Having said that I also decided to look for some more destinations across the world to kind of make my list of favorite destinations to go to for, if I were to take a Skiing Holiday.

Here’s what I found:

1Skiing at Alpe d’Huez (France) 

Alpe d'Huez - France, Skiing

Alpe d'Huez - France

Now this is one of the top destinations, one would want to go to in France if you’d want to Ski. Alpe d’Huez is Europe’s top skiing venues. The resort gained popularity when it hosted the bobsleigh events of the 1968 Winter Olympics. With 249 km of piste and 84 ski lifts, the resort is now one of the world’s largest. Extensive snowmaking facilities help fighting the ski area’s largely south-facing orientation and helped Alpe d’Huez appeal to beginner skiers, with easy slopes.

Ski holidays  in Alpe d’Huez has excellent snow records due to the high altitude, the Sarenne Glacier and over 800 snow cannons. The Pique Blanc summit at 3300m affords breathtaking views across the whole of the Southern Alps and provides a wonderful starting point for the Sarenne descent – one of the longest black runs in the world at fully 16km from top to bottom!

2Skiing at Avoriaz (France) 
Avoriaz - France

Avoriaz - France

Avoriaz is a French mountain resort in the heart of the Portes du Soleil. It is located in the territory of the commune of Morzine. It is easily accessible from either Thonon at Lake Geneva or Cluses junction on the A40 motorway between Geneva and Chamonix. Avoriaz is built on a shelf high above the town of Morzine, which is among the pioneering towns of skiing with its first lifts dating back to the early 1930s. Today Avoriaz is one of the major french skidestinations catering for all standards of living, skiing and ranks among the top snowboarding destinations of the world.

Skiing in Avoriaz offer a purpose built, very snow sure resort, the highest in the huge Portes du Soleil – the world’s largest internationally-linked ski area – appealing to skiers and boarders of all abilities. Being traffic free, Avoriaz also appeals to families. The whole resort is easily accessible whether on skis or on foot, and there is a wide choice of shops, restaurants and bars with a varied selection of nightlife.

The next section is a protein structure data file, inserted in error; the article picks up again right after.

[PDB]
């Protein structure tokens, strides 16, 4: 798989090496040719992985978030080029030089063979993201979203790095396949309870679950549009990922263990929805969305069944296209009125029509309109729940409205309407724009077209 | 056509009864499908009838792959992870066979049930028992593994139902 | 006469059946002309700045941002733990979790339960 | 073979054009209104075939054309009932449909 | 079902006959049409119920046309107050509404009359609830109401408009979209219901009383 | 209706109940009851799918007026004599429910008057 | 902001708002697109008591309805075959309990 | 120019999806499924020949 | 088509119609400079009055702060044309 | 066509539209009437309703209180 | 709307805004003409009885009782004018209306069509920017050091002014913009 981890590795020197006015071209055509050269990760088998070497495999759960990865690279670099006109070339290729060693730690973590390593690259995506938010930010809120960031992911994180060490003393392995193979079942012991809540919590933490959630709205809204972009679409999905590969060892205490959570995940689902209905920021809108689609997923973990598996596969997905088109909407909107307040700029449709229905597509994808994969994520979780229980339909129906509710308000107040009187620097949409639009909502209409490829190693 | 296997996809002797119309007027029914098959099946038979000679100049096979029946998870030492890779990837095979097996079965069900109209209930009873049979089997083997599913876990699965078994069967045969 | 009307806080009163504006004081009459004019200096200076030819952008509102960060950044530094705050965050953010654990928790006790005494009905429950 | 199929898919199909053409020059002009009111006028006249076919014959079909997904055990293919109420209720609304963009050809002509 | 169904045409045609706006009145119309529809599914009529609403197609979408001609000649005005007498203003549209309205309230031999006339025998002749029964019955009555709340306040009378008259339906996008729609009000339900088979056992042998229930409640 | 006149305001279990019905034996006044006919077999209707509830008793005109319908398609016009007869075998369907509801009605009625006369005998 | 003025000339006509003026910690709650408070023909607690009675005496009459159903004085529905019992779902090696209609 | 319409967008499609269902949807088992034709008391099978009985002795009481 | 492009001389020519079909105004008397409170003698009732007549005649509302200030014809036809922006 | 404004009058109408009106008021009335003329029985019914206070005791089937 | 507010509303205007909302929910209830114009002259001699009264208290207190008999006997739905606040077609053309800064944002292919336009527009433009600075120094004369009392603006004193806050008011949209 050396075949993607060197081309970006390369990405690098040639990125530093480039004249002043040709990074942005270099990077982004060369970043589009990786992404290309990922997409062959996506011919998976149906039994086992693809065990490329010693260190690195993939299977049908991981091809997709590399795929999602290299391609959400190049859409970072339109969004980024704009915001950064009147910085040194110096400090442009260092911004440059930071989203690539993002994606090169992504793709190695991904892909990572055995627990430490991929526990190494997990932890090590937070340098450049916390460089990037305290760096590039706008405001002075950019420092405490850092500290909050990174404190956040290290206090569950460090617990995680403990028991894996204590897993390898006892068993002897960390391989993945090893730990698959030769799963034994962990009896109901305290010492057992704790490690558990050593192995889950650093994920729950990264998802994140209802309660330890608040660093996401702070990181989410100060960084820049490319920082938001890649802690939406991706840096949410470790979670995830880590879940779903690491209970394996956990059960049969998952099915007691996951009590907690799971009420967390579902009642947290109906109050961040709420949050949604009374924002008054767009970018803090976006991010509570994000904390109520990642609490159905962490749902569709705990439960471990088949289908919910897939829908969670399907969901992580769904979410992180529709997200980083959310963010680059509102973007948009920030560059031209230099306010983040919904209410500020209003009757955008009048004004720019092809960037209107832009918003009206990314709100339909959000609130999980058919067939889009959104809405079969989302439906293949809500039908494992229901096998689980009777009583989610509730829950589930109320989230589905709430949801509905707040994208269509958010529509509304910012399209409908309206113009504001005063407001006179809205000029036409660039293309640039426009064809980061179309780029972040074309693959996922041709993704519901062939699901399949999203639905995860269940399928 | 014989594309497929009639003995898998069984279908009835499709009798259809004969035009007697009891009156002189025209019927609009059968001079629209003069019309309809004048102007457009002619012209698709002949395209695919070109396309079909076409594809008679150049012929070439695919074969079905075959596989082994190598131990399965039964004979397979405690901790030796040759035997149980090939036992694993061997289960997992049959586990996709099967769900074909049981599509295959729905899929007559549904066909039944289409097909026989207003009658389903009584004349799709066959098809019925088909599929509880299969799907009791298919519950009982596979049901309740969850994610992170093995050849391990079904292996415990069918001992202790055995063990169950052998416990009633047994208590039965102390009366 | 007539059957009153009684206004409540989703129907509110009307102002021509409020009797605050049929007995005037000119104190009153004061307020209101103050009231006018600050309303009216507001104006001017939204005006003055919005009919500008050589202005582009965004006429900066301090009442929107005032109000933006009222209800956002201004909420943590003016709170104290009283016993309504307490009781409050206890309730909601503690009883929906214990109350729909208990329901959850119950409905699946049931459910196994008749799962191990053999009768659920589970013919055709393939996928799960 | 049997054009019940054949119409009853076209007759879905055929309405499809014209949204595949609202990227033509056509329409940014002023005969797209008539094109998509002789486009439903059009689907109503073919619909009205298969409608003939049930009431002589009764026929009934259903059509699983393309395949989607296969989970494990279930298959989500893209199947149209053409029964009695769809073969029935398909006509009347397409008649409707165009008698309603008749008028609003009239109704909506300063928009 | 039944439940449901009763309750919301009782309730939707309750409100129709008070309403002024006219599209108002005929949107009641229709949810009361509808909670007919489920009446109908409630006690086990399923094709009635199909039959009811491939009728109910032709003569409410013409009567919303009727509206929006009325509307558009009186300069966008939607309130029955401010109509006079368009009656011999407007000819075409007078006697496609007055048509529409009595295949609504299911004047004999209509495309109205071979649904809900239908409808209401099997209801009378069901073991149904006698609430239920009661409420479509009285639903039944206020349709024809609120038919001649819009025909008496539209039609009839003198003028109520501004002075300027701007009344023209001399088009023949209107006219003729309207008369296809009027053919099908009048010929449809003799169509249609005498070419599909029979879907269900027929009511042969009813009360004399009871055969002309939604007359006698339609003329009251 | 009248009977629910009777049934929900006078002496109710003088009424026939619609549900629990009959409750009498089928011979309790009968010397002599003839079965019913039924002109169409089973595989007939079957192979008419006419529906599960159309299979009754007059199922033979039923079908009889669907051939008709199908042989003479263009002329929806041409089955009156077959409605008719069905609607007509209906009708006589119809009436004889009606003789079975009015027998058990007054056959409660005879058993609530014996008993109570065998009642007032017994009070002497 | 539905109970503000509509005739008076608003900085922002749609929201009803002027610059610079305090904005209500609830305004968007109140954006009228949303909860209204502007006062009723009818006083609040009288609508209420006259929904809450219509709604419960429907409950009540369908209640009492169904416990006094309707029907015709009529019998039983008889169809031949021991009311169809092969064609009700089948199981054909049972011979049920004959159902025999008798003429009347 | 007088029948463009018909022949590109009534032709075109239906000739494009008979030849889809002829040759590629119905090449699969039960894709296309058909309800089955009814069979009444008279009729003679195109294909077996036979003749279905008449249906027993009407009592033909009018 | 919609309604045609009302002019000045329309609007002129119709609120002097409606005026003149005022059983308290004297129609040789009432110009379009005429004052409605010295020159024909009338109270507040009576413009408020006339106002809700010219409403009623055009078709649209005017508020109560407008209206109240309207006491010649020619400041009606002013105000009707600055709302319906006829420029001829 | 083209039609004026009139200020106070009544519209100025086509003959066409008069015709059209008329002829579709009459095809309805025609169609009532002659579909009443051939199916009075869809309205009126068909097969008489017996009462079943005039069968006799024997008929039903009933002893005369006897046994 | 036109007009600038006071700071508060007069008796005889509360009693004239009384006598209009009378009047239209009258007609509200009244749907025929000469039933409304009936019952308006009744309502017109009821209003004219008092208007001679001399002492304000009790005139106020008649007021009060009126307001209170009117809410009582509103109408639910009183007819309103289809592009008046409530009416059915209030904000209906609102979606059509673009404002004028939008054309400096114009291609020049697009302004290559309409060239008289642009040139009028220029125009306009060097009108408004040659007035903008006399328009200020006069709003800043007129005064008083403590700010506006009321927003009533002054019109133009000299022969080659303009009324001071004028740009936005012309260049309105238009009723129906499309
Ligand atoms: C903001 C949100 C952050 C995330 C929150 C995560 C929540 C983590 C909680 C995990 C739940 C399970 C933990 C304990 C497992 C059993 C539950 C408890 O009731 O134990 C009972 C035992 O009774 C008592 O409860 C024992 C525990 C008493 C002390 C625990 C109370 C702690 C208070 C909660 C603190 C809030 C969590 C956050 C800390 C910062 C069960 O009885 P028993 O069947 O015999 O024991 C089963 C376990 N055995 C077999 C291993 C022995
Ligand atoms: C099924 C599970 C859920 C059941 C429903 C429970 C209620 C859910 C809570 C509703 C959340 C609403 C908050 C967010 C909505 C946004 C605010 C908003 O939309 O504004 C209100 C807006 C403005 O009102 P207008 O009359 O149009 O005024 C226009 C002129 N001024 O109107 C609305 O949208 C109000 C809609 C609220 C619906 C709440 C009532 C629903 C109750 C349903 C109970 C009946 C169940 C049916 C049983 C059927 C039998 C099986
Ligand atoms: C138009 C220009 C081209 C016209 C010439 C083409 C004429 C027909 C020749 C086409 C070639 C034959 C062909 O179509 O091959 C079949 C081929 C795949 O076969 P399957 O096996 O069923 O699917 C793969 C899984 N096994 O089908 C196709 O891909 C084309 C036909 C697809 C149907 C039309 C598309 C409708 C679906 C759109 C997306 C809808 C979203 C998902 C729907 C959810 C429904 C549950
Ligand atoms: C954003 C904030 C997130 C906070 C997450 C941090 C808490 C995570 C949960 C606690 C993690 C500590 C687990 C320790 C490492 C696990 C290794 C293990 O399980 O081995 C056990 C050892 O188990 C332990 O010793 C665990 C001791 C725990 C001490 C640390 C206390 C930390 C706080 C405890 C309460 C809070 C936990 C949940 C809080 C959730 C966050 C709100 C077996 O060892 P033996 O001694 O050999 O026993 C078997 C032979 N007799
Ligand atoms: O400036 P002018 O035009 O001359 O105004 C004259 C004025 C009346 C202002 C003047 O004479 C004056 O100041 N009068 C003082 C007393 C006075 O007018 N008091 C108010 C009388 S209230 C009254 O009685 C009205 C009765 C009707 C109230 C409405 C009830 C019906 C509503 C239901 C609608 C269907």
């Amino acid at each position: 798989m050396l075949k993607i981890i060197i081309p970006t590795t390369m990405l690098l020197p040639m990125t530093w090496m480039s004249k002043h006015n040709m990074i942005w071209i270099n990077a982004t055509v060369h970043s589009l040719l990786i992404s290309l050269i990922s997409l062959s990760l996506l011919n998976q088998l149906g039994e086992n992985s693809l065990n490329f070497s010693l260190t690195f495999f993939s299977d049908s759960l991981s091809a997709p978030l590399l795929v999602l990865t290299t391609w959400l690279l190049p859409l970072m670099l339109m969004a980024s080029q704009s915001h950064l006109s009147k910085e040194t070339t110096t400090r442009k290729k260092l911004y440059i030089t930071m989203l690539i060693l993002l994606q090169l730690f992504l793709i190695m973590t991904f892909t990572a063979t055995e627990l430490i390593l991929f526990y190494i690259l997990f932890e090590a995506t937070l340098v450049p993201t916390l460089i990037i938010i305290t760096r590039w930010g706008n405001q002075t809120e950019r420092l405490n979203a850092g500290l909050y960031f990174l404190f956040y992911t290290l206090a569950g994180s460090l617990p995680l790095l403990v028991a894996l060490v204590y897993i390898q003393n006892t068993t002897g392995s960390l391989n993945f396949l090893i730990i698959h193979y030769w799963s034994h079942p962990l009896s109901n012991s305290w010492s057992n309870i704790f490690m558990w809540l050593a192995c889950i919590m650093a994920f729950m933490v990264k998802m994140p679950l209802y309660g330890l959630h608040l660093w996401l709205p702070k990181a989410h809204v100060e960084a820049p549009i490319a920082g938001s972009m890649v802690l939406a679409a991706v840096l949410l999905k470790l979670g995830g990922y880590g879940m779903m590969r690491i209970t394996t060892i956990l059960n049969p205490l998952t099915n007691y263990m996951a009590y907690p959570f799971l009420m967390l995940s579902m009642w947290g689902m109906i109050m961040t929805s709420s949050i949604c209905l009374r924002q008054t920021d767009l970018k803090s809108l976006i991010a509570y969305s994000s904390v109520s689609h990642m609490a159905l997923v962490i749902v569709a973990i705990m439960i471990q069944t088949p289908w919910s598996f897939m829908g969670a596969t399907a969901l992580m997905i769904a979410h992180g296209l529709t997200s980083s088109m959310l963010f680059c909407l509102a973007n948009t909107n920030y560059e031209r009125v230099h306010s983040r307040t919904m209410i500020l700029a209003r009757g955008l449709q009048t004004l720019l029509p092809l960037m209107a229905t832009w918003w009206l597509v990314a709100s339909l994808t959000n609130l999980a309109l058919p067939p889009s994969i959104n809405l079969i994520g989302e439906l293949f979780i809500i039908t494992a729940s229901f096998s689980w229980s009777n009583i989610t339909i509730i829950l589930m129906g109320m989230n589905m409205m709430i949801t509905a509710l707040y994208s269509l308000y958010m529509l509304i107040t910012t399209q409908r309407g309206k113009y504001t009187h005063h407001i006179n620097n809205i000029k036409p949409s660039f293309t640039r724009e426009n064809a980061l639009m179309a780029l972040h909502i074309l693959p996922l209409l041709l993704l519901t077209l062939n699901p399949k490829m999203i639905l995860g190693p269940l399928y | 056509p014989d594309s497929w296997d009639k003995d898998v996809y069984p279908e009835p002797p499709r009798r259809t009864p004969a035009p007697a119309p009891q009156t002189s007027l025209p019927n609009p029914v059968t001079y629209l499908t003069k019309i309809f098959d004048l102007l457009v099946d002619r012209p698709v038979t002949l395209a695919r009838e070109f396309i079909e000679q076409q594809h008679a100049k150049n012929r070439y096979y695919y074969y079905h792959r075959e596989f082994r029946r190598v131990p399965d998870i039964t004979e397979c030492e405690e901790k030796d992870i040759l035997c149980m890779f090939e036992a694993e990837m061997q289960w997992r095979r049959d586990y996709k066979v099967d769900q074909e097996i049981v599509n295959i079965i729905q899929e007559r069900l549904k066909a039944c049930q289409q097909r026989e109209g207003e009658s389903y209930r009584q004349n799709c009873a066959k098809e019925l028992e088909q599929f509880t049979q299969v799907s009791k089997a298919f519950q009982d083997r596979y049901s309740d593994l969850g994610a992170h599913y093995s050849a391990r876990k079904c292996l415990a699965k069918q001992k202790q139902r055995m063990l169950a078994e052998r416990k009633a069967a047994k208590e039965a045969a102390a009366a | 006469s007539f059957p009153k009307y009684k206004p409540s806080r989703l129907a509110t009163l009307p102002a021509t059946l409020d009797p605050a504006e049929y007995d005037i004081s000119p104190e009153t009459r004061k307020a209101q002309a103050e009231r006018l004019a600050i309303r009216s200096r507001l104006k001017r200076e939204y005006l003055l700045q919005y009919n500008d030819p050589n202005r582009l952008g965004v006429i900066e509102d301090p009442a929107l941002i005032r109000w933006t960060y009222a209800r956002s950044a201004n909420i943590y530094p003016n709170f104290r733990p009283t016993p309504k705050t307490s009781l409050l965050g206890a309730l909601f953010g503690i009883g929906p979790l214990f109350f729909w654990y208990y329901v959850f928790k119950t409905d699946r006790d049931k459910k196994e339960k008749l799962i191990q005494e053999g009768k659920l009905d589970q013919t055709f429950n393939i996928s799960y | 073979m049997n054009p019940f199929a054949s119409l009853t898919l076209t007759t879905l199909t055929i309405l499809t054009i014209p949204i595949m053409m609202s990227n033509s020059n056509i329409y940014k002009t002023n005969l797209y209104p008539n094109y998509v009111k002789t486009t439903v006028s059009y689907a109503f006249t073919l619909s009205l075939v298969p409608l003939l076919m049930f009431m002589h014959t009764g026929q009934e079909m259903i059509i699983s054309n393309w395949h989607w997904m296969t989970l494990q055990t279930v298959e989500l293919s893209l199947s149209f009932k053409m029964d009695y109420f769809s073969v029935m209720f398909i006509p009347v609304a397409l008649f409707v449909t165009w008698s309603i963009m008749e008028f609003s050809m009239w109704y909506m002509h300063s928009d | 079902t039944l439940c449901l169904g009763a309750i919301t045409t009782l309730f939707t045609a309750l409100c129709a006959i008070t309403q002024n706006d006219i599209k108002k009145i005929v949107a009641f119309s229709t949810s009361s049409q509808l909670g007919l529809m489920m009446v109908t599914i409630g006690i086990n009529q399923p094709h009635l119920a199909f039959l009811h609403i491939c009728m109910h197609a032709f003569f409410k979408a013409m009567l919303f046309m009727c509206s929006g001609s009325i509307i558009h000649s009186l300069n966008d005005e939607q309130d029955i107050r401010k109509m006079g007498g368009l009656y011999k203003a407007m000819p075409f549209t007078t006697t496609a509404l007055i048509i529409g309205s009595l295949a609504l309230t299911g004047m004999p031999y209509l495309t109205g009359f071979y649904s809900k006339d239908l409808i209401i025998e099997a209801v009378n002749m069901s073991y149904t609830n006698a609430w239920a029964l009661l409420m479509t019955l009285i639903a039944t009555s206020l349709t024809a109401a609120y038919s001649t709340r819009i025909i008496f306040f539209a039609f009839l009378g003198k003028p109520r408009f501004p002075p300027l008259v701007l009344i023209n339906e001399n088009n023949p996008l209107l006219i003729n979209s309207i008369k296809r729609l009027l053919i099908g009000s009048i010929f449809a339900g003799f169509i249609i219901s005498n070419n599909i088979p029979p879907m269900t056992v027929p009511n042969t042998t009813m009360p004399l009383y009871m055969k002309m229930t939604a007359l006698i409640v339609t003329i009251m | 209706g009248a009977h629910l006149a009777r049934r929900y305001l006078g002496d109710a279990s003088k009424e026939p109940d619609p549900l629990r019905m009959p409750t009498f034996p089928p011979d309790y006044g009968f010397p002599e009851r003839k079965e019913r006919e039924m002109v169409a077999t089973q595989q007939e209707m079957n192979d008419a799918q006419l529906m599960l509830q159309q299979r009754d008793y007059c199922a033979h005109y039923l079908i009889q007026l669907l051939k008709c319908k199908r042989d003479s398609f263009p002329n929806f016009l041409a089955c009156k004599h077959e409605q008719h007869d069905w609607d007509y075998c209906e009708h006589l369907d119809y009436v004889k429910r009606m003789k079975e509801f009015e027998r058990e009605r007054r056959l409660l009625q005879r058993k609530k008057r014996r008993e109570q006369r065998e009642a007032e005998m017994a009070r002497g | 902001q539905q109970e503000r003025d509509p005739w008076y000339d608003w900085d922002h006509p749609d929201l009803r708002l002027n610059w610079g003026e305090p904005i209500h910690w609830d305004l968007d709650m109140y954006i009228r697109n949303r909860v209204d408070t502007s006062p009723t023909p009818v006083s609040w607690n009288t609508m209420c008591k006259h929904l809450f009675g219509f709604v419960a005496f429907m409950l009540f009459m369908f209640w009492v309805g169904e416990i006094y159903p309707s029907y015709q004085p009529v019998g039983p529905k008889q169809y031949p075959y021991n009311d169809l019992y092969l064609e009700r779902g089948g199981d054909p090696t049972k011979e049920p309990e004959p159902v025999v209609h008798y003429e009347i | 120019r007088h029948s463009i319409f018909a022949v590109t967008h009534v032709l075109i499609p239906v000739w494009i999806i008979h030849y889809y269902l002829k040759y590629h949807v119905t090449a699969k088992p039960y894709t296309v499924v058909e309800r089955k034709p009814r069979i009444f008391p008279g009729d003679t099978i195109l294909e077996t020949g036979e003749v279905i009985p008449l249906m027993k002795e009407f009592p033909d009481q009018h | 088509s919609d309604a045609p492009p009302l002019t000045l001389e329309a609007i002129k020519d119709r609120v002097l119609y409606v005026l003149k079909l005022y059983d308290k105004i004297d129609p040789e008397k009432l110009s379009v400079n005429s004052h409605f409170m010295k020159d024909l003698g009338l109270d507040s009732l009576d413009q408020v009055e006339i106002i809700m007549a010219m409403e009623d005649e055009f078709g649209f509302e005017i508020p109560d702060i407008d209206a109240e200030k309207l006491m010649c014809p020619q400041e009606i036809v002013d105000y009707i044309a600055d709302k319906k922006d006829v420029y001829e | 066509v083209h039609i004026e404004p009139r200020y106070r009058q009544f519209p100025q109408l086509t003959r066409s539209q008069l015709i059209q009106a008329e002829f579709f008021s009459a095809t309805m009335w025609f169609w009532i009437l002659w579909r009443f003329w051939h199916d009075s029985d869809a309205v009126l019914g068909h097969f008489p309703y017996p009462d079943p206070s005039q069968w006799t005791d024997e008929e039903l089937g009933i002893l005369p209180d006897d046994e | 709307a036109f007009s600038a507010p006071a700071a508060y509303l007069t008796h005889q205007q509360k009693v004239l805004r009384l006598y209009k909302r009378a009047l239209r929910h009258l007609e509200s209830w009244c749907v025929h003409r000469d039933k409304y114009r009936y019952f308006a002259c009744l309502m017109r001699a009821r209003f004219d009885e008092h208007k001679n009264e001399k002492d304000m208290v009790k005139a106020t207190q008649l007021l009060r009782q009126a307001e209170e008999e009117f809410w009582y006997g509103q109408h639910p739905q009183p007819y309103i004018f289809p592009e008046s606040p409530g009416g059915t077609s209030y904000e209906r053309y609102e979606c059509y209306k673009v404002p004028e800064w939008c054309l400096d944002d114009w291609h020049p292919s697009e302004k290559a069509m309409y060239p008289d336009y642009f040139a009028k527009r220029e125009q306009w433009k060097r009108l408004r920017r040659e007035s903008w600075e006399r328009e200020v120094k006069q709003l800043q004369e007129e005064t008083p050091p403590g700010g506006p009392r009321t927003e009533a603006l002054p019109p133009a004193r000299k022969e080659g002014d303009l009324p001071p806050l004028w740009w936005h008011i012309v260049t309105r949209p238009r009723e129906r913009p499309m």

3Skiing at Davos (Switzerland) 

Switzerland, Davos

Davos

Skiing in Davos give you access to six fantastic ski areas. The skiing in Davos is superb, giving skiers of all levels a vast area of 320kms of world class skiing to play in. Exhilarating stuff! The first “decelerated” skiing area arises here. Relax and enjoy nature at the sunny side of the ski resort of Davos. Gently sloping hills you reach from the center of Davos Platz with the renovated funicular in just four minutes.

4. Skiing in Alpbach (Austria)

Alpbach

Alpbach

Alpbach is a village in Western Austria in the state of Tyrol. There are more than 30 miles of pistes, including a few black runs, but the skiing is generally pleasurable rather than exciting, while the nightlife is cosy and jolly rather than wild. This is a place for families with pre-teens, for couples who want to keep some reserves of energy for the evening, and for beginners. As well as downhill runs, the resort offers snowboarding and cross-country skiing.

These were some of the destinations that I think I’d want to strike off on my bucket list if I were to go skiing worldwide… Wondering why I left it at an odd number of 4, instead of, maybe 5?? Well, you tell me what’s your favorite pick? Maybe that’d be my 5th and final skiing holiday destination 🙂 What say??